Untitled # 10 [50”x40”] April 2019

We are living in turbulent times and art with a message might be preferred by some critics and audiences. There are some who argue that art is even supposed to have a message. Such a point of view states that, if art is not making a statement, it is not worthwhile. I think this view of art lacks the true complexity of the varied ways in which art and artistic production can play transformative roles in our lives.

To begin with, this view assumes several things about the effects that art has on viewers: that the messages in art will be received; or that art without a message cannot or will not have crucial and positive impacts.

But to me, the worst implication of such a contention and preferential reverence for art with a message is the insistence on the zeitgeist’s (and not the artist’s) declaration of what artists ought to do. Artists are free spirits who value individualism. The contention that art must be politically concerned in order to be serious art is fundamentally opposed to valuing individualism as a crucial part of artistic sensibility.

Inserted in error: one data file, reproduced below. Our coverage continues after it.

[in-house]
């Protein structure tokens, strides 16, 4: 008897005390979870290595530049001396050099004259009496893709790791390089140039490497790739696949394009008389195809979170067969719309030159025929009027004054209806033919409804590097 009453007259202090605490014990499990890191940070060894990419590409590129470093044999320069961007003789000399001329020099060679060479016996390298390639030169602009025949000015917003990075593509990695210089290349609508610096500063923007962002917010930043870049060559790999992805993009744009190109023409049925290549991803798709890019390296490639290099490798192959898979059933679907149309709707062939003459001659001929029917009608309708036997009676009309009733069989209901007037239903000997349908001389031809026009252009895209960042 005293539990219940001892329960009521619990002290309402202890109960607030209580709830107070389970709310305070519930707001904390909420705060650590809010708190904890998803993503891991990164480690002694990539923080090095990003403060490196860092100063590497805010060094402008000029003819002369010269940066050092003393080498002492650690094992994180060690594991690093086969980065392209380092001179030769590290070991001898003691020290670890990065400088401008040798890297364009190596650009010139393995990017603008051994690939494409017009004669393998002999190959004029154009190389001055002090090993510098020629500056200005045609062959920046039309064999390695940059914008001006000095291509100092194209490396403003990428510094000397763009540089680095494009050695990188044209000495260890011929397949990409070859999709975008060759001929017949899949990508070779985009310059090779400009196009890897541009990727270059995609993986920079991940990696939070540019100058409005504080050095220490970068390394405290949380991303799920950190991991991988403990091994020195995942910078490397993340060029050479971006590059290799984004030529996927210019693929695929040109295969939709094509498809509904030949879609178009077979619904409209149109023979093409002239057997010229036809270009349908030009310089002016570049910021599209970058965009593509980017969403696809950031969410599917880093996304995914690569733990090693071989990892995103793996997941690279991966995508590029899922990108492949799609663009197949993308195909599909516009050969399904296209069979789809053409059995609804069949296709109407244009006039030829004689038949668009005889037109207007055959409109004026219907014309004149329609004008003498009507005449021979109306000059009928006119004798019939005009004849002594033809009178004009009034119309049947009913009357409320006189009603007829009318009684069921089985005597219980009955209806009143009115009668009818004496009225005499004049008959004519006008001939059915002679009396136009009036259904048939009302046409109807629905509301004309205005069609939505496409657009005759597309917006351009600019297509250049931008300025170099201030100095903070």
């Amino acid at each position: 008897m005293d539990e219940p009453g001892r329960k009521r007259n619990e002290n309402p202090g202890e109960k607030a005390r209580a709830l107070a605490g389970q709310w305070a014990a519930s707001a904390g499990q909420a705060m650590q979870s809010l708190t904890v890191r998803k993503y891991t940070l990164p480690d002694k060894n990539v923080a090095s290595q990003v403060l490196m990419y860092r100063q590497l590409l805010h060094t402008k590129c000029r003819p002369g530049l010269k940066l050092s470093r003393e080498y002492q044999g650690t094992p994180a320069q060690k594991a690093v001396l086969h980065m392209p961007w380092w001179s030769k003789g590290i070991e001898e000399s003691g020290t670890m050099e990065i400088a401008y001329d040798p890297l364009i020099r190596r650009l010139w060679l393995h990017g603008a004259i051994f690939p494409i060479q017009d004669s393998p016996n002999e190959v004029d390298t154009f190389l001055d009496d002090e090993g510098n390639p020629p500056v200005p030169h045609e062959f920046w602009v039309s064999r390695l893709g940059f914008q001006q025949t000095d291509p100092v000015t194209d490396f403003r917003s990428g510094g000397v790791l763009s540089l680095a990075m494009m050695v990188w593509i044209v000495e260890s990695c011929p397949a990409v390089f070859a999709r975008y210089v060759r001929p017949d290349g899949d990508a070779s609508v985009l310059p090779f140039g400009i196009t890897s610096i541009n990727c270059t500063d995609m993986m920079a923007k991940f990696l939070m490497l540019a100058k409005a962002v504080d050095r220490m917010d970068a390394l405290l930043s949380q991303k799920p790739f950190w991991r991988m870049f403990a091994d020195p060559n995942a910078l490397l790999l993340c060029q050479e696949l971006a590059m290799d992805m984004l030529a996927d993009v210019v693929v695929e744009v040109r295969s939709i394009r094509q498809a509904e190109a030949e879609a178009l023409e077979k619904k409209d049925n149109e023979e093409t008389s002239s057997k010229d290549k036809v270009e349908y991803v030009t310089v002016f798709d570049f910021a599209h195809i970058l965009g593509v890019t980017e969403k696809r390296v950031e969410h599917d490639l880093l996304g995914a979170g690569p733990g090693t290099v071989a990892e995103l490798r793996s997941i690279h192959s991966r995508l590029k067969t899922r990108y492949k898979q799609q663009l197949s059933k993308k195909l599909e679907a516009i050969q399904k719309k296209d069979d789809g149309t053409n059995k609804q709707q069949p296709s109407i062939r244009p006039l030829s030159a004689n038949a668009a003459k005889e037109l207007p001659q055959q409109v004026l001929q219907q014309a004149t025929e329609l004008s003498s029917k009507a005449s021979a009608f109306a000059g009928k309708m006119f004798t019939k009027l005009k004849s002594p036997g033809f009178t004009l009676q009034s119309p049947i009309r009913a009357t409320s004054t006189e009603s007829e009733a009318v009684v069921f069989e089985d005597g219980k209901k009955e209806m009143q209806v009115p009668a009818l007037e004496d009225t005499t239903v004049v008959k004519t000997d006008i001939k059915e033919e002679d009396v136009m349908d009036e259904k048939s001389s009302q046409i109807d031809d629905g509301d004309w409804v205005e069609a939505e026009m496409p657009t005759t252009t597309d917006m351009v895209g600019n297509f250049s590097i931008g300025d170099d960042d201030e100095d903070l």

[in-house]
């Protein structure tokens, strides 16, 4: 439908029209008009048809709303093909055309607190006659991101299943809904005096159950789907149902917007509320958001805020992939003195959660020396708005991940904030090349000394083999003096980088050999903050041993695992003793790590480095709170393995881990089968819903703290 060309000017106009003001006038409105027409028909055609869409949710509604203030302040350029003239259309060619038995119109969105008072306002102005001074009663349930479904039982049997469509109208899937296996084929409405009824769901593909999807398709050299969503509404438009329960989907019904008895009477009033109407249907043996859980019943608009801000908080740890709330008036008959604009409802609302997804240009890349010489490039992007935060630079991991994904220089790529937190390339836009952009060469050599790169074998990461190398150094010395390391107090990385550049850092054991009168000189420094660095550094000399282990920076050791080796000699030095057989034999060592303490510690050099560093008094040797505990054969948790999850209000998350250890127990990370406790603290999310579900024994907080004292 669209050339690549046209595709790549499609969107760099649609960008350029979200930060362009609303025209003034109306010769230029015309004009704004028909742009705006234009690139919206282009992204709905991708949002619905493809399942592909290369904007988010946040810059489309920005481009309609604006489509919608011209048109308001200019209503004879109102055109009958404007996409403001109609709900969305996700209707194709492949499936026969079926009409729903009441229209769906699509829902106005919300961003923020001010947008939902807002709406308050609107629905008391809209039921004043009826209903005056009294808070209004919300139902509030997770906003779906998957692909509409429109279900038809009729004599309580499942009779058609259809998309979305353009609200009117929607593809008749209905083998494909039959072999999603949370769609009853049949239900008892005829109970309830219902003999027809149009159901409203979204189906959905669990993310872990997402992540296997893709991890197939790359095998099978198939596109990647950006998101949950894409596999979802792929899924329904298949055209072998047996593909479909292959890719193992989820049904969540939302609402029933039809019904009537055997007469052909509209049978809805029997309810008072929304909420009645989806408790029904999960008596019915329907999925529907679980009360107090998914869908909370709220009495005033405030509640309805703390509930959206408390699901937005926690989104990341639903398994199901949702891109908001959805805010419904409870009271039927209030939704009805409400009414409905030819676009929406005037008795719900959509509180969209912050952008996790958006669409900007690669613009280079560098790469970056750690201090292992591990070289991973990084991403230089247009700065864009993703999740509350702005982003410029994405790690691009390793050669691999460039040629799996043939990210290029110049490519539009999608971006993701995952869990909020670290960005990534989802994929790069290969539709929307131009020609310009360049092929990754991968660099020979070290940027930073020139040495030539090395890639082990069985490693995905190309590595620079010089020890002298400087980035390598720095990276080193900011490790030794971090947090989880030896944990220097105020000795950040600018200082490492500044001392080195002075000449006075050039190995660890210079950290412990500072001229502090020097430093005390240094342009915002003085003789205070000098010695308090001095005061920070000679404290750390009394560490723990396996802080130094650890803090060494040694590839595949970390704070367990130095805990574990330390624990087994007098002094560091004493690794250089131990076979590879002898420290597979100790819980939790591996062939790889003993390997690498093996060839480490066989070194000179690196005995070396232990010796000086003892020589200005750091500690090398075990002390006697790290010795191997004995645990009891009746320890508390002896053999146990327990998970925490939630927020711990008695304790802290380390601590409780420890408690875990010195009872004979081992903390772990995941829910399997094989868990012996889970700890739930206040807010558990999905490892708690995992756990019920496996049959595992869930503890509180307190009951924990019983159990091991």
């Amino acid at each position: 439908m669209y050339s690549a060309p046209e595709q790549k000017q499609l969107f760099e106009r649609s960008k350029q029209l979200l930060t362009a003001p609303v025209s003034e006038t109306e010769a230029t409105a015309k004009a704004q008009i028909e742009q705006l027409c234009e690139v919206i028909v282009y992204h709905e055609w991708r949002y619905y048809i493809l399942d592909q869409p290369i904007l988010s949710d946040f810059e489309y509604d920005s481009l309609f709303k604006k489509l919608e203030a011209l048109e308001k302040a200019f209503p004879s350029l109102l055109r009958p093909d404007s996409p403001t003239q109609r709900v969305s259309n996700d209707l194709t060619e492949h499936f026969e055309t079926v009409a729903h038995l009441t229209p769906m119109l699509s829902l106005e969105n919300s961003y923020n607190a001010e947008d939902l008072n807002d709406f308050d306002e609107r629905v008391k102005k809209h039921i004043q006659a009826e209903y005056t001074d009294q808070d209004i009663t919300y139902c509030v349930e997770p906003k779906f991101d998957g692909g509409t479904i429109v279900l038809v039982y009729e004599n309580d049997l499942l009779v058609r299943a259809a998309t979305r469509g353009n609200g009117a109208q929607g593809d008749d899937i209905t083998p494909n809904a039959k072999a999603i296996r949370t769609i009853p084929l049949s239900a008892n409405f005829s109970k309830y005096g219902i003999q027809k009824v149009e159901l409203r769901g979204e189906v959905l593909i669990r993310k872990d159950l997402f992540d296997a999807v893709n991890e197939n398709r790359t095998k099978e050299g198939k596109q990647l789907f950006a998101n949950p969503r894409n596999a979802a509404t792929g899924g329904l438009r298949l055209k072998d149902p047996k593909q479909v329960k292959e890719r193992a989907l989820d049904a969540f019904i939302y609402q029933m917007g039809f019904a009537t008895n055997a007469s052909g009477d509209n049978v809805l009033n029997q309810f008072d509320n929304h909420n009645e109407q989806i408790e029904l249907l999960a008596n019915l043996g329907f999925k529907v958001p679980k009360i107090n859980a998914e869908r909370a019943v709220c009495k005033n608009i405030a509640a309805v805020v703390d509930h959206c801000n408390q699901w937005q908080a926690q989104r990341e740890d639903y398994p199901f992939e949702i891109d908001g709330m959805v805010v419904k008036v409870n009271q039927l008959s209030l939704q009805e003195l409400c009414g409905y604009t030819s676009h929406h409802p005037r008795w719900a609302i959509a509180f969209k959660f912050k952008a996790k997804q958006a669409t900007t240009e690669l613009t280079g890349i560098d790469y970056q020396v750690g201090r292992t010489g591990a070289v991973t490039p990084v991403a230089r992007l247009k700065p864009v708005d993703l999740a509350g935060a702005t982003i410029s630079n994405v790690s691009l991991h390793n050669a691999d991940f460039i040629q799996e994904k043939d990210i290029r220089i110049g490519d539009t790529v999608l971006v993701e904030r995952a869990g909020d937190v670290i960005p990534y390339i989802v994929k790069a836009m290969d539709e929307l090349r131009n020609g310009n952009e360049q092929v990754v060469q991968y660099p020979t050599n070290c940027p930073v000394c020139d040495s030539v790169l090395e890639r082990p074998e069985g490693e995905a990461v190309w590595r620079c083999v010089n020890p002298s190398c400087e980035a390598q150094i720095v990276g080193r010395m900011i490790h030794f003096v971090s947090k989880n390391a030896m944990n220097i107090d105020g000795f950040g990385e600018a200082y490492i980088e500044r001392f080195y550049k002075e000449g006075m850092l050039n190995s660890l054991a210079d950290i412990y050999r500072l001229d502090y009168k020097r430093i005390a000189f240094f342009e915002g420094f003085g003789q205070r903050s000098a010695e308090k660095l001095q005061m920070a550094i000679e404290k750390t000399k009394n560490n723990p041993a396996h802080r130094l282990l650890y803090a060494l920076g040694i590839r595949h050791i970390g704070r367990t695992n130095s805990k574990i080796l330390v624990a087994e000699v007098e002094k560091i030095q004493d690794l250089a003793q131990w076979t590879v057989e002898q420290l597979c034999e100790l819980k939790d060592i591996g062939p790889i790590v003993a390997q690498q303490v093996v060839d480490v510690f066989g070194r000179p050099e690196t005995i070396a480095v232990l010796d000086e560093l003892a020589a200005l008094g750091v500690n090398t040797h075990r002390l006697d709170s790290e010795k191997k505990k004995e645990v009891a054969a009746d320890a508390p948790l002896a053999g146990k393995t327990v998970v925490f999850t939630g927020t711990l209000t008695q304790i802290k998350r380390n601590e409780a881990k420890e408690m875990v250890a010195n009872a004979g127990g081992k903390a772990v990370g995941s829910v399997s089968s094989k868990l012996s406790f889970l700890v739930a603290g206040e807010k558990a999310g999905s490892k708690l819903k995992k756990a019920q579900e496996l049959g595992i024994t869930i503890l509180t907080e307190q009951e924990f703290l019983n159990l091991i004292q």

The only “must” with which artists are compelled to abide is that imperative that concluded Polonius’s advice to his son Laertes: “This above all: To thine own self be true” (Hamlet, Act I, Scene 3, Shakespeare).

Art may be critical in the advancement of democracy but there is no room for consensus in an artist’s purpose.

Untitled # 8 [40”x40”] April 2019

Untitled # 8 [40”x40”] April 2019

This does not mean that artists ought not care about the various issues and crises facing our world today. Neither does it mean that they cannot utilize their art as a powerful force for change even if their primary concern is with beauty.

It is easy to assume that an artist whose primary purpose is the presentation of beauty is creating shallow, surface-level, and possibly tone-deaf work. But there is a difference between artistic purposes and the ethics of being a conscientious human being. One does not dictate the other. Neither is it the case that artists whose work is politically conscious are automatically virtuous. There is a difference between insisting on individualism in artistic expression and recognizing the imperatives of collective responsibility.